(BIVN) – Hurricane Felicia continues to quickly intensify, far from Hawaiʻi in the Eastern Pacific.
Felicia strengthened into a hurricane overnight. As of Thursday morning, the storm was 775 miles southwest of the southern tip of Baja California, moving west at 12 mph.
Additional strengthening is expected through early Friday, the National Hurricane Center says. Some slow weakening is possible by this weekend.
Local forecasts are not focusing on Felicia yet, other than to say the breezy trades over Hawaiʻi “will likely continue through the middle and latter part of next week, but details become a bit less clear as the gradient may be influenced by tropical systems moving into the Central Pacific basin from the east.”
From the National Hurricane Center discussion on Felicia at 8 a.m. PDT:
Earlier this morning, an eye began to appear in satellite imagery. However, since that time the convection has eroded slightly over the southwestern portion of the circulation, making that feature somewhat obscured. This could be a sign that an eyewall replacement cycle (ERC) is underway. Although the eye is not readily apparent in satellite, Felicia has a well-defined inner core structure with persistent and very cold cloud tops surrounding much of the center. The Dvorak T-numbers continue to rise, and the latest blend of the available values from TAFB, SAB, and the UW-CIMSS ADT support increasing the initial intensity to 80 kt for this advisory.
Felicia continues to make a gradual turn to the left, and the initial motion is now 270/10 kt. The ridge currently to the north of the hurricane is foreast to shift to its northwest over the next day or so, which will force the cyclone west-southwestward for a couple of days. By early next week, Felicia should once again become positioned to the south of the ridge, which would result in a westward motion through the end of the forecast period. The latest NHC track forecast is little changed from the previous one, and is near the tightly clustered track guidance.
Rapid intensification (RI) has continued, and Felicia’s winds have increased by 50 kt since early yesterday morning. Aside from a possible pause in the cyclone’s intensification in the near-term due to the ERC, the environment of low shear and warm sea surface temperatures (SSTs) that have been supporting the strengthening should continue around the cyclone over the next 24 h. By late Friday, Felicia is forecast to move into a drier airmass which may begin to disrupt the convection, while the cyclone also begins to move over slowly decreasing SSTs. This should cause the system to gradually weaken through the remainder of the forecast period. The latest NHC intensity forecast is slightly above the bulk of the guidance through 24 h due to the RI factors currently in place. Thereafter, the forecast is close to the HFIP Corrected Consensus Approach model HCCA.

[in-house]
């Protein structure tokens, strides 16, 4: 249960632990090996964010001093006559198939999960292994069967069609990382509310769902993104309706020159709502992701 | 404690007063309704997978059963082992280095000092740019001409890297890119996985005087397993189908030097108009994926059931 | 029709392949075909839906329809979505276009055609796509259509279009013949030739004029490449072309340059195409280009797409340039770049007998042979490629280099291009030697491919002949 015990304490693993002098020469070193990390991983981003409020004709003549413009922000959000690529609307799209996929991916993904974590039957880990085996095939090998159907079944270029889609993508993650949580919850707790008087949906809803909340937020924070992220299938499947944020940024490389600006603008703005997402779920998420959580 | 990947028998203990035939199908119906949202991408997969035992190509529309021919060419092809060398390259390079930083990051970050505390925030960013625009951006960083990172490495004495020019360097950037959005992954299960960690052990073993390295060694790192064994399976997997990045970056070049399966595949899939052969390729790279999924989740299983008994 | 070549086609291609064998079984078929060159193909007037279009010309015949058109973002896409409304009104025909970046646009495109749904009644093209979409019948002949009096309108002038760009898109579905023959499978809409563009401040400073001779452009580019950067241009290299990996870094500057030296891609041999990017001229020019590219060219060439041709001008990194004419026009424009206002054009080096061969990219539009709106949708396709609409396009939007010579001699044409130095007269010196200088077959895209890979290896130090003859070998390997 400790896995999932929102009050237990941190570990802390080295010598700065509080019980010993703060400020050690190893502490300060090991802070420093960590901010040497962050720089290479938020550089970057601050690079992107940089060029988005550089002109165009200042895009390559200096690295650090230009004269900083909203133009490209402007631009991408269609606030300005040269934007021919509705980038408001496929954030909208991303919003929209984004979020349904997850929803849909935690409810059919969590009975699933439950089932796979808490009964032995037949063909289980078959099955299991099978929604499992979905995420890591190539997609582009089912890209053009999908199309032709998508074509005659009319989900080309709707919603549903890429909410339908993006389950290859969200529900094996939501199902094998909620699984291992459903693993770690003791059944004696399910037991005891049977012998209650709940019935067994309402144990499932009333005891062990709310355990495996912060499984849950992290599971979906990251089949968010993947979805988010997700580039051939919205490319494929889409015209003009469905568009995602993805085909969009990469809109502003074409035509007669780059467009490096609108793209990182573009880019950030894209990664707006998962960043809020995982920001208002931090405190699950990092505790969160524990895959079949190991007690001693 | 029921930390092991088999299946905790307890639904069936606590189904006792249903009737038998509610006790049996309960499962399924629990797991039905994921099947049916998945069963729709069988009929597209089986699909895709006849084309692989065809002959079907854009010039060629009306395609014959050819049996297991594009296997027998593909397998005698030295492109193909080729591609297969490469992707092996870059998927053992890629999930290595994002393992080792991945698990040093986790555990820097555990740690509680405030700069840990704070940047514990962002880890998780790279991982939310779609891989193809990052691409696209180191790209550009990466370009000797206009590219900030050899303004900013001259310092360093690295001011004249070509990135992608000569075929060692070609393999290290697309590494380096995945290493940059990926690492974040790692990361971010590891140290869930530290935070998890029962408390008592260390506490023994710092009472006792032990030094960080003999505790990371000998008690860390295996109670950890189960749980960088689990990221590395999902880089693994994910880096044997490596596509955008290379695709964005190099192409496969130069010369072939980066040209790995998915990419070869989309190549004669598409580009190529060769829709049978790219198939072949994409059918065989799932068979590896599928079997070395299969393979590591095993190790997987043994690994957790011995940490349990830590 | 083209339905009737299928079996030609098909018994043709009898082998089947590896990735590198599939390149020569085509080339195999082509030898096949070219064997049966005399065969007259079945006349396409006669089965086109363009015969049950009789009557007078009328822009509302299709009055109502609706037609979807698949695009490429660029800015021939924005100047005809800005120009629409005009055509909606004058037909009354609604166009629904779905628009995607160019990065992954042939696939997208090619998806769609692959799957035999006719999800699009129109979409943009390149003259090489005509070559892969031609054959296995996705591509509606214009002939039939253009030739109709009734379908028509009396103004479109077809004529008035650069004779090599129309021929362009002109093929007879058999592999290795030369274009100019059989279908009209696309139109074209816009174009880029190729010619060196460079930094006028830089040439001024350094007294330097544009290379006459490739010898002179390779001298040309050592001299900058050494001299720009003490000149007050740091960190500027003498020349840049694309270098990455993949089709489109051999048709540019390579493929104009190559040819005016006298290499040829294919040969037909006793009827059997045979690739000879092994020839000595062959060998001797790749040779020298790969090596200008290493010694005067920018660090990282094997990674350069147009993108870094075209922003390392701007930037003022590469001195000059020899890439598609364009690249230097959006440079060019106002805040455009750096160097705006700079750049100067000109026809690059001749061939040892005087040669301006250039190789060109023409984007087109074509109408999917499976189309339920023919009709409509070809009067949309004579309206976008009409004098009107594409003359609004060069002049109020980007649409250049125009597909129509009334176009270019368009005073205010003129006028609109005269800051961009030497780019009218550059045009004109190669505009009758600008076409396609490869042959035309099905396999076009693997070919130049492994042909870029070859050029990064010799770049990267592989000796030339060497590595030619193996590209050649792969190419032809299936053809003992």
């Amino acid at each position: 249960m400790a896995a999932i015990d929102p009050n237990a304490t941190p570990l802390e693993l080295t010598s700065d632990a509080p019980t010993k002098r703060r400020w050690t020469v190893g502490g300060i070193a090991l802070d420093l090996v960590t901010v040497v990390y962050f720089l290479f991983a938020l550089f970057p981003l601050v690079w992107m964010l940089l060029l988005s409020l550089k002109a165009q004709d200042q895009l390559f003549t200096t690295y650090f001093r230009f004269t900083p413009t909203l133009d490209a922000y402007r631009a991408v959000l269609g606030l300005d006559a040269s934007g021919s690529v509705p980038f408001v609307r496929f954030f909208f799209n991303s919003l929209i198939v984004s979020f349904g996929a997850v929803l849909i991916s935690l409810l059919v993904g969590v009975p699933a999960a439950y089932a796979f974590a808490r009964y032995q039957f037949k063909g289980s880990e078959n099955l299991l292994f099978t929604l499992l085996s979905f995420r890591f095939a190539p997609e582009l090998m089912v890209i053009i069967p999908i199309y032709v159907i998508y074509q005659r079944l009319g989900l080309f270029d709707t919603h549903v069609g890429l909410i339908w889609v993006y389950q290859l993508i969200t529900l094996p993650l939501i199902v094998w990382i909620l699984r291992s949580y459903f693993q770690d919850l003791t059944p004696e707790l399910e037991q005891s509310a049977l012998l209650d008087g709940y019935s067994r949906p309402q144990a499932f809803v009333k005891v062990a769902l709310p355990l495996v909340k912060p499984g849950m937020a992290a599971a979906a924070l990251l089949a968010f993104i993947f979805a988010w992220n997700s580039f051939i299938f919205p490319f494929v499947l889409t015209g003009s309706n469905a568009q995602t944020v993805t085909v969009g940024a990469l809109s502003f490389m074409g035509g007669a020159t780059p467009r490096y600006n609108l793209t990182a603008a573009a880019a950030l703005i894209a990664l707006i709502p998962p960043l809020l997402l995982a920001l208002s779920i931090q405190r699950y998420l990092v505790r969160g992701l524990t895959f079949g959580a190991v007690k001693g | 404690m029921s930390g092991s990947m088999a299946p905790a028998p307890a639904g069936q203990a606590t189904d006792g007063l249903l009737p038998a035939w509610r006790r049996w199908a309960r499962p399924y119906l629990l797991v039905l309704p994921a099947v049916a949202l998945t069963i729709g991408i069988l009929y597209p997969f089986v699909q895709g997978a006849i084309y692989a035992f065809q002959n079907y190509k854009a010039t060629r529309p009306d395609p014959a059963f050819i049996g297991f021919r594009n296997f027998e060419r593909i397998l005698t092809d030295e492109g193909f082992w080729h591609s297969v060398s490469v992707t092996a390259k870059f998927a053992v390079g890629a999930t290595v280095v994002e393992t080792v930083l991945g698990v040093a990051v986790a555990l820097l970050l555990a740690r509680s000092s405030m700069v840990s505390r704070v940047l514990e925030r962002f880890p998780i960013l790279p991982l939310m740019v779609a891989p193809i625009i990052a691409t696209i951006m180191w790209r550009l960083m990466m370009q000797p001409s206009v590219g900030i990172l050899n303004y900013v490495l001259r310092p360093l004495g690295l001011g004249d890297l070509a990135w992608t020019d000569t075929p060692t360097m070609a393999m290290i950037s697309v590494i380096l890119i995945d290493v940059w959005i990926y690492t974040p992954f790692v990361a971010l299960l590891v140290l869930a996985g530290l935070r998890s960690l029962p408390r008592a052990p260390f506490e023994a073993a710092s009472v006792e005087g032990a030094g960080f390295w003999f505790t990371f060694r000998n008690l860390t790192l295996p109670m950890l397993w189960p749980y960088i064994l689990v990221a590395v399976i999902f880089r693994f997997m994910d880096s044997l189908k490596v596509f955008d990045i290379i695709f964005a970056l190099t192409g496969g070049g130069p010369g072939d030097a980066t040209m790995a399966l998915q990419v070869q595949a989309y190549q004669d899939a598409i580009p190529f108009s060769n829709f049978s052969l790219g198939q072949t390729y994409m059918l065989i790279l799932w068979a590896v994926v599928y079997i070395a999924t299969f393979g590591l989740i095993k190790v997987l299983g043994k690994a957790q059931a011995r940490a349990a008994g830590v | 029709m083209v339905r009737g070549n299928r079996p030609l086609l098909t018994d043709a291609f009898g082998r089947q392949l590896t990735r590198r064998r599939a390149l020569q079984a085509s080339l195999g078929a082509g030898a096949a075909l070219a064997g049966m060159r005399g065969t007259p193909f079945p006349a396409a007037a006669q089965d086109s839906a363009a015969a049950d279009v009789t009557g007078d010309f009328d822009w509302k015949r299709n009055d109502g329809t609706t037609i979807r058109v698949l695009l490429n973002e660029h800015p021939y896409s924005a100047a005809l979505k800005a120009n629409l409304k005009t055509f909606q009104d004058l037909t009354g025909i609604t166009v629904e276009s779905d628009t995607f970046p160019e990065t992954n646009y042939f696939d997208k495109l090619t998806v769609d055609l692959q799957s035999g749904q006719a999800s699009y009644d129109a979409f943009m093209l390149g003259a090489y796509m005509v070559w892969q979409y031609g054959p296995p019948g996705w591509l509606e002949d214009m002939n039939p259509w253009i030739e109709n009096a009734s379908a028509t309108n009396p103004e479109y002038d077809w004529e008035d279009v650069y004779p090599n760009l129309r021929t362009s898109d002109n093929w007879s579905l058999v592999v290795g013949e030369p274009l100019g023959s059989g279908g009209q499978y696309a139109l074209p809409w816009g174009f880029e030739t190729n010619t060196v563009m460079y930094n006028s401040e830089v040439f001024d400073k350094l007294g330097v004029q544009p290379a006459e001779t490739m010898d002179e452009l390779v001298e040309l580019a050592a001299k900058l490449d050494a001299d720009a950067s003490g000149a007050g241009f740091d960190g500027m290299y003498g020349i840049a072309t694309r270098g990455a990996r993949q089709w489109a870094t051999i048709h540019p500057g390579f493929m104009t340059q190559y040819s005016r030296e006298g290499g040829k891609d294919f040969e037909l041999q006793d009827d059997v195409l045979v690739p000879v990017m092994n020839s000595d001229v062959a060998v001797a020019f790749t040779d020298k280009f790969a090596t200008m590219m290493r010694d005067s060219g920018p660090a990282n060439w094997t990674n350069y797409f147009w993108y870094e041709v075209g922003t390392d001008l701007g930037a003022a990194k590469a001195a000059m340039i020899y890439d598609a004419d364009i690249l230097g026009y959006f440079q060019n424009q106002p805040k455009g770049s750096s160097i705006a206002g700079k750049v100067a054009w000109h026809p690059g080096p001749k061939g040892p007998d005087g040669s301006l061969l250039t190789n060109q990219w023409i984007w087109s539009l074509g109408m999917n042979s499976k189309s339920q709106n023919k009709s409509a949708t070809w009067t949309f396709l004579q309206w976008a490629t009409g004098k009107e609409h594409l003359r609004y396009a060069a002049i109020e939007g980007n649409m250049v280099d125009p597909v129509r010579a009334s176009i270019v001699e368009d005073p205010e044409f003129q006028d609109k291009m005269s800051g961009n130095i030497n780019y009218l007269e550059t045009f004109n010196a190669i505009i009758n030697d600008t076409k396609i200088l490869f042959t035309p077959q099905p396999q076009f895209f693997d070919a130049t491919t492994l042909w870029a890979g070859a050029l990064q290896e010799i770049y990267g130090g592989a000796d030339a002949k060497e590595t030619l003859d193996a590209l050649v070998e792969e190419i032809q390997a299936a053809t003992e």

FORECAST POSITIONS AND MAX WINDS
INIT 15/1500Z 15.2N 118.6W 80 KT 90 MPH
12H 16/0000Z 15.3N 119.8W 90 KT 105 MPH
24H 16/1200Z 15.1N 121.5W 95 KT 110 MPH
36H 17/0000Z 14.8N 123.0W 90 KT 105 MPH
48H 17/1200Z 14.6N 124.7W 85 KT 100 MPH
60H 18/0000Z 14.4N 126.3W 80 KT 90 MPH
72H 18/1200Z 14.4N 128.2W 80 KT 90 MPH
96H 19/1200Z 14.5N 132.1W 70 KT 80 MPH
120H 20/1200Z 14.5N 136.0W 65 KT 75 MPH
Behind Felicia, another disturbance is likely to develop into a tropical cyclone within the week.
A broad area of low pressure formed about 500 miles south of the coast of southern Mexico, forecasters say. “Although there is a large area of associated showers and thunderstorms, this activity is currently disorganized,” the National Hurricane Center wrote. “However, environmental conditions are conducive for gradual development over the next several days, and a tropical depression is likely to form this weekend well offshore of the southwestern coast of Mexico, while the system moves westward or west-northwestward at around 15 mph.”